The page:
With the help of about a dozen of employees and several volunteers, I made it to the tiny little chair I was assigned, and awkwardly planted my big fuzzy ass on it. The story began, and I found that while sitting, I could actually see some of the children through the eyes in the top of my head, provided I leaned forward far enough, as if Spot were suffering some sort of intense abdominal distress. I tried to act excited about the story as it was read and the pictures were shown, but this was difficult, since I was having to fend off a young boy who seemed intent on pulling off one of my feet. I also saw that none of the children were even looking at the book that was being read to them. They were looking at me. Enthralled. Devoted. As Spot, I was a God unto them. I was their Tom Cruise, their Madonna, their Barry Bonds, their Tony Randall. They knew I probably hung out with Snoopy and Odie and that I never returned Fred Basset’s phone calls. I was, for the first and probably the last time in my life, “cool.” I was the shit. They’d tell their friends about me later, over milk. They loved me. I could have led them anywhere, to war, to freedom, even to the ends of the earth, if the phrase “Follow me to the ends of the earth, kids,” could be transmitted in mime with giant furry three-fingered hands.

I also realized I didn’t know what to do with myself. I was trying to emulate an incredibly happy dog, but how to do so without causing injuries to my rapt yet fragile audience? I wanted to wag my tail, but since my costume butt was four times the size of the chair it was precariously resting on, it seemed a bad idea to frantically wiggle it back and forth. I could wave my arms around, but I’d never heard anyone say “You can tell how happy a dog is by how much he waves his arms around.” I gave a few thumbs up, and clapped my paws (in surprise and delight) to my big hollow nose a few times, which made a big hollow thumping sound. I also did the “I’m a champion” gesture, where you clasp both hands and move them back and forth on either side of your head, which no champion has ever done in the history of the universe. Since my colossal nose prevented me from getting both hands around the sides of my head, the clasped-hands arm-moving bit might have come off as something a little crude.

This Spot book must have been written by James Michner, I surmised, as it seemed to be going on for hours. The little boy who was tugging at my costume foot managed to pull part of it off, revealing my black Reebok sneaker, as I saw when I put Spot’s head between Spot’s legs, which was the only way I could see the sitting child and probably made the audience think that Spot was engaging in the sort of personal hygiene dogs do when you have company. The boy looked up at me curiously, and I tried to playfully swat his hands away from my foot, missing and slapping him in the forehead because, weighted down by my cavernous head, I almost fell forward off my chair at the same time. I fumbled to get my foot back on, a difficult task since I was wearing big gloves, working around a large padded gut, and couldn’t actually see my foot unless I stuck it out straight, which made it impossible to reach as well as severely increased my chances of kicking a small child directly in the face (I think you need a permit for that, too). At any rate, it didn’t signify the behavior of a happy dog as much as it did the behavior of a dog with a considerable mental handicap. It wouldn’t have been so bad if the book was about Spot getting caught in a bear trap and trying to free his foot, as my actions might have appeared more relevant to the plot.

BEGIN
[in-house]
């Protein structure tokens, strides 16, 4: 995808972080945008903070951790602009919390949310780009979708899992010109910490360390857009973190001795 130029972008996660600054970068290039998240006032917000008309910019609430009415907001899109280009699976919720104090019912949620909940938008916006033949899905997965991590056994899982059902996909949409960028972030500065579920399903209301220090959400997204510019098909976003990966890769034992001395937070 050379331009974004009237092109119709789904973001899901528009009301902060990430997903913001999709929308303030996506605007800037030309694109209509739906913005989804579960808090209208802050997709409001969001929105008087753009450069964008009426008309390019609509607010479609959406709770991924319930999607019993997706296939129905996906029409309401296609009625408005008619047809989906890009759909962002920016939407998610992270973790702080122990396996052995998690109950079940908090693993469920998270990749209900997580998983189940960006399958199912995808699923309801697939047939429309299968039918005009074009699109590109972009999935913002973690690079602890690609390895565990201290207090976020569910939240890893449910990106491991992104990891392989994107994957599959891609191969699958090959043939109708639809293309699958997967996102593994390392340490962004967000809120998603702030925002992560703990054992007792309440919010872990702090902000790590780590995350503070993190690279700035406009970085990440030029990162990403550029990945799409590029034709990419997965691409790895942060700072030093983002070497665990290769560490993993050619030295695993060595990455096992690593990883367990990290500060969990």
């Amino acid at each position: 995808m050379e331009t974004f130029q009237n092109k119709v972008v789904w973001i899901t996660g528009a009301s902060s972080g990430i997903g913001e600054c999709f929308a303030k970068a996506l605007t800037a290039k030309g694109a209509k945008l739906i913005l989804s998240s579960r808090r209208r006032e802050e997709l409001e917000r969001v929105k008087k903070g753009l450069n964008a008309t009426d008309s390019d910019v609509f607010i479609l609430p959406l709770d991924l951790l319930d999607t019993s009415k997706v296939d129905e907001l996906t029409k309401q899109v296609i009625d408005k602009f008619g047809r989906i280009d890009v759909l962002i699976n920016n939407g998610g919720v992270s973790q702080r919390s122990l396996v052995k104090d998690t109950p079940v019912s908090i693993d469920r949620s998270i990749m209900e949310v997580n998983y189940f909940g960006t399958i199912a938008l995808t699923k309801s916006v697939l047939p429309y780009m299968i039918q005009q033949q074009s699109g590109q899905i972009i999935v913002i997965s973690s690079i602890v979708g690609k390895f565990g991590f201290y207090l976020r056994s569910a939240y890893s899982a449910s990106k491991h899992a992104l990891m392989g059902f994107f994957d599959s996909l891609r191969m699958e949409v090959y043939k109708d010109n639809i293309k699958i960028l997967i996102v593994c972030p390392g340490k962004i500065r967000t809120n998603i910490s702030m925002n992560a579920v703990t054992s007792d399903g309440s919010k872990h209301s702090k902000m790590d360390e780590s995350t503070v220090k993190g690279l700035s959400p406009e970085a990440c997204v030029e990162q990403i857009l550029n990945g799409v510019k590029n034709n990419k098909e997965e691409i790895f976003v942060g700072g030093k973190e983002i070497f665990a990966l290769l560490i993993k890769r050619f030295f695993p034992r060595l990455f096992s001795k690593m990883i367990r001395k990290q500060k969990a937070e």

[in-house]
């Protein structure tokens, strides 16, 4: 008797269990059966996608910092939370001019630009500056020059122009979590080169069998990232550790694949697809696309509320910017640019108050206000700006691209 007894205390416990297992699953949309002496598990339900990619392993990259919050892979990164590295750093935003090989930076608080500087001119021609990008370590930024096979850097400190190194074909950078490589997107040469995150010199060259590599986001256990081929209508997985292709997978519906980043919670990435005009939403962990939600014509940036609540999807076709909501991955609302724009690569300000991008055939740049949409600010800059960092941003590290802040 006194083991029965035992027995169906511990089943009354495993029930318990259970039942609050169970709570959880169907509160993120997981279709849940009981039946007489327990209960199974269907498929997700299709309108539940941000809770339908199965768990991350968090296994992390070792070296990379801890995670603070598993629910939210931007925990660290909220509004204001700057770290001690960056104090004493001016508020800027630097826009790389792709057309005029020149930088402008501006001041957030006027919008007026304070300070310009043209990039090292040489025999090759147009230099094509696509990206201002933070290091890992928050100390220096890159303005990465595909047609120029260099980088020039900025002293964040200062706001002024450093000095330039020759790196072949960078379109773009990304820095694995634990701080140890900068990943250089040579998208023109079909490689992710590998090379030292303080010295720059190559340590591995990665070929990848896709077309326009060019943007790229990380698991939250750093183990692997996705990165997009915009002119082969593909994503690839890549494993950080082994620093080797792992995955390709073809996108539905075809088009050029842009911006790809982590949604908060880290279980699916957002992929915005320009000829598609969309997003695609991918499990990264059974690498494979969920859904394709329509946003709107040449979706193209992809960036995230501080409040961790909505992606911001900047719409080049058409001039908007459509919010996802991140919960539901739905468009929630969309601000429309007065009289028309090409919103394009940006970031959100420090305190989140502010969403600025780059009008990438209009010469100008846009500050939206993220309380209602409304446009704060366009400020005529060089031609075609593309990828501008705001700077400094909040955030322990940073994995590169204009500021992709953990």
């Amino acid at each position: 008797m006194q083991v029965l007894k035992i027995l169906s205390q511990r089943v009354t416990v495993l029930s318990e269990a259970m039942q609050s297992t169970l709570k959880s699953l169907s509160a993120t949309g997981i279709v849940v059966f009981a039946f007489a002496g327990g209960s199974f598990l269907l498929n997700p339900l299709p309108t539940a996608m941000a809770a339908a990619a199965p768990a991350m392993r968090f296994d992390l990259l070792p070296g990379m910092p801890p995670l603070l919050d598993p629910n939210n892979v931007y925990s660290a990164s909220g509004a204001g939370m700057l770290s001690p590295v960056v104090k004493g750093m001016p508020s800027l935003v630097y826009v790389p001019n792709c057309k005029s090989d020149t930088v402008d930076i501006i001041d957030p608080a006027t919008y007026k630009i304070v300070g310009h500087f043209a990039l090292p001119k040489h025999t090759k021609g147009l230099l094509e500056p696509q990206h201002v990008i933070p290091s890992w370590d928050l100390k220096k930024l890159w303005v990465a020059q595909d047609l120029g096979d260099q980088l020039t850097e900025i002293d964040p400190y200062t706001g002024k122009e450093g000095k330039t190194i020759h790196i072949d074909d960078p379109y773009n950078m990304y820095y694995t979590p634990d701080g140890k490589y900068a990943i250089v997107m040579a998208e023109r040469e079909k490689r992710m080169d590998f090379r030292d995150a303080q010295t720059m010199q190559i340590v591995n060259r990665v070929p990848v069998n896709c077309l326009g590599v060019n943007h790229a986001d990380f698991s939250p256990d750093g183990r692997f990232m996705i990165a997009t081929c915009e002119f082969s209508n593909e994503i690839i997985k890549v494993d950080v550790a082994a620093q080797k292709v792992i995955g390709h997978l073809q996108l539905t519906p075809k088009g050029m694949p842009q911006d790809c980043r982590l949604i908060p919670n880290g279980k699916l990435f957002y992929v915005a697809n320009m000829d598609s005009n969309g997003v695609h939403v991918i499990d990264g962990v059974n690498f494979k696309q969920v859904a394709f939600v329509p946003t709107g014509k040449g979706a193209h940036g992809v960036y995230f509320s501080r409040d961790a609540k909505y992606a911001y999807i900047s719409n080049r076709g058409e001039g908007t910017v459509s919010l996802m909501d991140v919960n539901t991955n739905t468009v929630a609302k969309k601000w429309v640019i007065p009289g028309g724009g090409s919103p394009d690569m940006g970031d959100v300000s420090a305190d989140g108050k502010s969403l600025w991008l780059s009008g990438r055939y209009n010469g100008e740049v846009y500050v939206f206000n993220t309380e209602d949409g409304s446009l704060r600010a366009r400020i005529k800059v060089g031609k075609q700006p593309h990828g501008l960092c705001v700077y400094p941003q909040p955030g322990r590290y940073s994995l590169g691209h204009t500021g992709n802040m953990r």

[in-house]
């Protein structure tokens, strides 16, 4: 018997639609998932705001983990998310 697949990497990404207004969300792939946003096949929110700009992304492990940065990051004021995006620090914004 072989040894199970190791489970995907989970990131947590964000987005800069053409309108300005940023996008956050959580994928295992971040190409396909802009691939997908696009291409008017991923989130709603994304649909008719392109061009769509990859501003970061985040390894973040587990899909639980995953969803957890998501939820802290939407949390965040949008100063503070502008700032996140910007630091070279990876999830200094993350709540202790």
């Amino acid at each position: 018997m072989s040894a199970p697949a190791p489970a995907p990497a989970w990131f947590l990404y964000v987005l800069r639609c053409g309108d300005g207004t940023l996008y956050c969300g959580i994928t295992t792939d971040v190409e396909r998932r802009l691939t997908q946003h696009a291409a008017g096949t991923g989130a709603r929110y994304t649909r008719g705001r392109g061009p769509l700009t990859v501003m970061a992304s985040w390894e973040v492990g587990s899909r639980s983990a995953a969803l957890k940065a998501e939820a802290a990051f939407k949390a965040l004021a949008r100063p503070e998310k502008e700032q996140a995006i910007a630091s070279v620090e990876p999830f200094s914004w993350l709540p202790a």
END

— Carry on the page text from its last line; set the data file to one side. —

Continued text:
The story ended, finally, so I got out of my chair with all the grace of a woman late in her third trimester and waded back into the crowd of adoring children, generously dispensing head trauma, delivering fond blows to the midsection, and completely mowing down some of the slower kids with my adorable yet dangerously ungainly body. Parents swarmed in to take pictures, and once more, tiny arms encircled my waist and legs while little hands yanked at my gloves and clutched dangerously close to Spot’s personal regions. I had a somewhat odd moment when I realized that I was actually smiling for these pictures, which was pointless due to my face being obscured by a giant yellow dog head. I guess old habits die hard.

Most of the parents and children were filing out and heading for the emergency room, and I was led to the front door, where I waved goodbye in what I hoped was the direction of the parking lot. Then, feeling I’d had enough, I was pulled into the back room by my co-workers to shed my canine wardrobe, and I returned, red faced and sweaty, to the front desk to sell books.

Something seemed wrong as I re-entered the sales floor, helped people find their books, rang up sales, and answered the phones. Then it hit me. The kids were now walking right by me without a second glance. No one wanted to hug me or hold my hand. No one wanted to take a picture with me. No one wanted anything but to know where the latest Clive Cussler book was or to get something gift-wrapped. I was no longer a celebrity, the star of a series of books that taught children how to read. I had no child army to lead, no prepubescent acolytes to faithfully do my bidding. Just a half-hour of adoration, and I already missed it. I missed the rapt attention, the unconditional love, and the blinding fame. Most of all, though, I missed the small children, and especially the gift of being able to punch, kick, and step on them, and get away with it.